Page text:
Strait differences: attitudes towards same-gender rights in Taiwan and mainland China

Why do Taiwan and China view same-gender relationships so differently?

Kai Clark

Politics, Society and culture | East Asia

26 September 2017

On the 24th of May, the Taiwanese Constitutional Court invalided marriage law defining unions between a man and a woman. The court ordered the parliament to amend the law within two years, otherwise, same-gender couples will be allowed to marry under the current law.

Two days later, a popular lesbian dating app in Mainland China, Rela (热拉) was mysteriously shut down; following the earlier removal of another dating app, ZANK. This ties in with the government’s intolerance towards the LGBTIQA community, as it last year issued a ban on the portrayal of “abnormal” sexual relationships within Chinese media, lumping LGBTIQA relationships along with incest and sexual assault.

Despite their similar culture and heritage, both society’s attitudes are undeniably separate.  Taiwan is home to a vibrant LGBTIQA community and there is a majority support for same-sex marriage within Taiwanese society. Mainland China, on the other hand, has only removed homosexuality off its official lists of mental disorders since 2001, let only only having legalised homosexuality in 1997. Homosexuality in China is still viewed as abnormal and conversion therapy clinics remain open within the country.

More on this: Trading freedom for functionality: China’s app censorship

Why do Taiwan and China view same-gender relationships so differently?

Following the fall of Taiwan’s authoritarian government, there was a commitment to push forward with democratisation with a strong rule of law and constitution. This promoted the growth of a progressive and active civil society with strong freedom of speech and assembly. In turn, LGBTIQA activism was encouraged to protest and argue lawfully for equal rights.

The Taiwanese government’s passage of the Gender Equity Education Act in 2004 has also assisted in promoting progressive values among Taiwanese society, as the act instructs schools to teach students the importance of gender equity and diversity.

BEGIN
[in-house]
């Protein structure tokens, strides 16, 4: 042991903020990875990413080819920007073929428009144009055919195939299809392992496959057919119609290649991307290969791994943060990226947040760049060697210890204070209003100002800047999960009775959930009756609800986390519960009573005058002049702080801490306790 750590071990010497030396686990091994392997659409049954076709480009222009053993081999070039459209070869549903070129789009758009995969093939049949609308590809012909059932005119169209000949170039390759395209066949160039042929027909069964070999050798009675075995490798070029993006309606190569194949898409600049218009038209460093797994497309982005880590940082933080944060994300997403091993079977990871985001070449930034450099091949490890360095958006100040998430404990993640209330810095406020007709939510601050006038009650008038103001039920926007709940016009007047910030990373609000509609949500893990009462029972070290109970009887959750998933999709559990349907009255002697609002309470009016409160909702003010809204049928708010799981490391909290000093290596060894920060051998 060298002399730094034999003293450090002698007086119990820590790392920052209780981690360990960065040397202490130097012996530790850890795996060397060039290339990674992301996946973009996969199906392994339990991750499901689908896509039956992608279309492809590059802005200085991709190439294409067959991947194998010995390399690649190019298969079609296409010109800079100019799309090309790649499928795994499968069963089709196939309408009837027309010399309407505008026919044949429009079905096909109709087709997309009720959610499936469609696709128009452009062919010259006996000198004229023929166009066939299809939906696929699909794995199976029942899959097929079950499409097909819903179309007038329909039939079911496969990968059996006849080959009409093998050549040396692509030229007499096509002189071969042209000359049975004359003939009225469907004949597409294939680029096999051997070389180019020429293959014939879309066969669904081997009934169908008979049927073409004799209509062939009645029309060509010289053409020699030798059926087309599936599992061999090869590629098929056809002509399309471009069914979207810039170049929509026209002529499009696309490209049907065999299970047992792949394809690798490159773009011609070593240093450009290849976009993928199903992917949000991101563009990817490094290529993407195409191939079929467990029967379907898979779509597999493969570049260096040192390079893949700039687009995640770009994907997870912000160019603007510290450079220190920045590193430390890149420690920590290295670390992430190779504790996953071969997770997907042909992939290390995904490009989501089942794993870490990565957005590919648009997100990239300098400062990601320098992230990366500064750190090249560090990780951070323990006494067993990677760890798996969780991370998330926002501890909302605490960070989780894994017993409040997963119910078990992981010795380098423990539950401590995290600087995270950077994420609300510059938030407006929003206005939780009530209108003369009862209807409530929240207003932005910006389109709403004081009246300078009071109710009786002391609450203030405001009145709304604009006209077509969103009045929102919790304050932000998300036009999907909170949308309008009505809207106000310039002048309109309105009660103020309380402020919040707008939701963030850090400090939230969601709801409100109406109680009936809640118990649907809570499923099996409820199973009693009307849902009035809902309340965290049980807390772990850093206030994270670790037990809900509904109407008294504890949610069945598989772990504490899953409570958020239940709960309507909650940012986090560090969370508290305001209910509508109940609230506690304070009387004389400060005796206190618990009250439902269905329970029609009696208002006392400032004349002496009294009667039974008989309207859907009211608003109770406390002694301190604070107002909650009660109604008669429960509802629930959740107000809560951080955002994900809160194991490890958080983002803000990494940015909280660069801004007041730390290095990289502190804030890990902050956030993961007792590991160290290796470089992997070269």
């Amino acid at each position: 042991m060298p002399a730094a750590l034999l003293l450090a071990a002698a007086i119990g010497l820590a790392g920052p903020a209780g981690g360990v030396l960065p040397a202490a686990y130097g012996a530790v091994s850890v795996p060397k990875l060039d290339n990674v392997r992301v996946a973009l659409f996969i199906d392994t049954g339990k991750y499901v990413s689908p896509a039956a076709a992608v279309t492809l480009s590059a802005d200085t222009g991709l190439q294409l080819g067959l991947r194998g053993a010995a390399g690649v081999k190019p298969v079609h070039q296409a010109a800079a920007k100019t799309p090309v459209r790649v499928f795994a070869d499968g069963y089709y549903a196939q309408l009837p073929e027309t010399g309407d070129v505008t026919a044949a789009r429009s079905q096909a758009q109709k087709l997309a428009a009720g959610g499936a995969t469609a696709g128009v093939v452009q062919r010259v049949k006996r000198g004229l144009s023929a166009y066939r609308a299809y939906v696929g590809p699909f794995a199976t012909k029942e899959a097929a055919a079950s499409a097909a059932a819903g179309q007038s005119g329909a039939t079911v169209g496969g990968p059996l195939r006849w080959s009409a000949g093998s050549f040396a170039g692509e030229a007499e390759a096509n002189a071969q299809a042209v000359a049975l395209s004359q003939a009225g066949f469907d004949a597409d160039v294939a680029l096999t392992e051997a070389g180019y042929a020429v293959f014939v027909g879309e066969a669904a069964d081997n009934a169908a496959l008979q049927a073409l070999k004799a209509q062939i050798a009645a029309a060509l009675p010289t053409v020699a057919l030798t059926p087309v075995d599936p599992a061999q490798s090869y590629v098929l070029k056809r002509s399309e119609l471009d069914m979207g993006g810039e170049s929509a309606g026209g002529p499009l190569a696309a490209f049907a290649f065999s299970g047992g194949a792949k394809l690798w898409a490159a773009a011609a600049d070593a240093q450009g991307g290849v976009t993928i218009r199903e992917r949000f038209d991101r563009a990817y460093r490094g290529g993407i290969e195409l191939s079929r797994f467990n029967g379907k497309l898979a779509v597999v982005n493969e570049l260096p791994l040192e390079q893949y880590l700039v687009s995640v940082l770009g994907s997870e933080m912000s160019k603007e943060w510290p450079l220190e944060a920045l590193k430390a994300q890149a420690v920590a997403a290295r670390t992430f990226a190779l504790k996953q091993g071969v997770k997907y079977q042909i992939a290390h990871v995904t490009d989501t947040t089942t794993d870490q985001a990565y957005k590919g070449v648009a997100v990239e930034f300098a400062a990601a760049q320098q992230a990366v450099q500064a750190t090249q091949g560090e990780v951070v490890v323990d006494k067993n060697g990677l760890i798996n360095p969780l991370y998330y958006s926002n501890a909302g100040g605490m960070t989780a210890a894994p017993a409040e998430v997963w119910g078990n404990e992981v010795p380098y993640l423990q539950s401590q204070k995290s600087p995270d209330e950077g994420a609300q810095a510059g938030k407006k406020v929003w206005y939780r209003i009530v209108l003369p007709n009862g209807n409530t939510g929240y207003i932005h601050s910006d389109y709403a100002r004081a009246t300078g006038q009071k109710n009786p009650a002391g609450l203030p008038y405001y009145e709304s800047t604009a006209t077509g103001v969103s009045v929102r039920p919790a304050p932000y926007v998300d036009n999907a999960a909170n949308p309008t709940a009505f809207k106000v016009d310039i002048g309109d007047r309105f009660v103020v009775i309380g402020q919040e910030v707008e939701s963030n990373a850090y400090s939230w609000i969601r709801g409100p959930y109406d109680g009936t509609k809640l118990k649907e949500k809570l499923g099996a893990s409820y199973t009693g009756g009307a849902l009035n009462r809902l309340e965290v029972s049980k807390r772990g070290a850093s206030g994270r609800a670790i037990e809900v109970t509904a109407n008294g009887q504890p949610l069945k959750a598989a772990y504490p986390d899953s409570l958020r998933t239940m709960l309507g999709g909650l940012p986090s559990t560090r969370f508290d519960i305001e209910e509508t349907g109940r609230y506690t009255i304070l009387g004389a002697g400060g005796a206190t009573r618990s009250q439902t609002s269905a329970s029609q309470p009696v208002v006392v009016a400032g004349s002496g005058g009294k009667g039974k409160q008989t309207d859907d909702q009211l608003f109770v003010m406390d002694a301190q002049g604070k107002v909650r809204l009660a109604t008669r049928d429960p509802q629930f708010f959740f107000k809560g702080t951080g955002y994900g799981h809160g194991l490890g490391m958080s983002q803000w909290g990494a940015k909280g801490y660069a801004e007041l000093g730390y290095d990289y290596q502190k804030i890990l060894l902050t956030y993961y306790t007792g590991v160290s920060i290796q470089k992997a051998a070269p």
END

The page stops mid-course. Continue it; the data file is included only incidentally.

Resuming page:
Taiwan also lacks a strong religious resistance, as over two-thirds of its society adhere to Buddhist or Taoist teachings, which hold no opinion over homosexual relations.

Mainland China, sadly, lacks Taiwan’s strong rule of law and civil freedoms which make LGBTIQA activism possible. Not being allowed to properly inform the public and push for better LGBTIQA rights, these activists suffer under the threat of arrest or harassment.

This is not the only reason why Mainland Chinese attitudes towards the LGBTIQA community differ. Within China, there is a strong emphasis on continuing the families bloodline and reputation — especially considering after-effect pressures of the former one-child policy. Many gay Chinese men feel forced to marry into sham marriages to satisfy their families. In 2012, these cases ignited public debate after a professor committed suicide after finding out her husband was gay.

More on this: Why has Taiwan not passed marriage equality yet?

In 2016, Peking University published a survey, Being LGBTI in China, looking at social attitudes towards the LGBTI community. It which found “[f]amilies have the lowest degree of acceptance for [sexual] minorities.” The survey also found 35% of Chinese born before the 1960s “cannot accept my children as any [sexual] minority”. Looking at these results, it is no surprise many feel compelled to be pushed into these marriages rather than risk being disowned by their family.

But there is hope for change.

Many Chinese millennials are far more open towards same-sex relationships. Social media that they use has helped LGBTIQA activists fight for equal rights online. Many millennials are also willing to fight back, as was felt in a landmark win for the Chinese trans community as a transman won a wrongful dismissal case earlier this year.

Sociologist and prominent LGBTIQA activist Li Yinhe (李银河) argues that because of the lack of religious pressure within the country, the only resistance towards same-sex marriage is current culture. In a New York Times interview, Li further argues “real change will only come once this generation of leaders dies out”. Li’s argument may have merit, as the Peking University survey finds many Chinese under 35 support gay marriage. At the same time, The Economist finds the average age of China’s legislators to be 49.

Overall, there is hope for many LGBTIQA-identifying individuals in China — and the recent decision by the Taiwanese Constitutional Court is advancing its cause. In another interview, Li states that critics of gay marriage have always claimed that it is a ‘western’ culture incompatible with Chinese culture. Taiwan’s ruling however, shows how a similar society has independently decided in favour of gay marriage. She concludes saying, “if Taiwan can, we can.”

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  1. […] months ago, the Taiwanese constitutional court found Taiwanese marriage law unconstitutional. The court chose not to immediately grant marriage equality, instead ordering the legislature to […]

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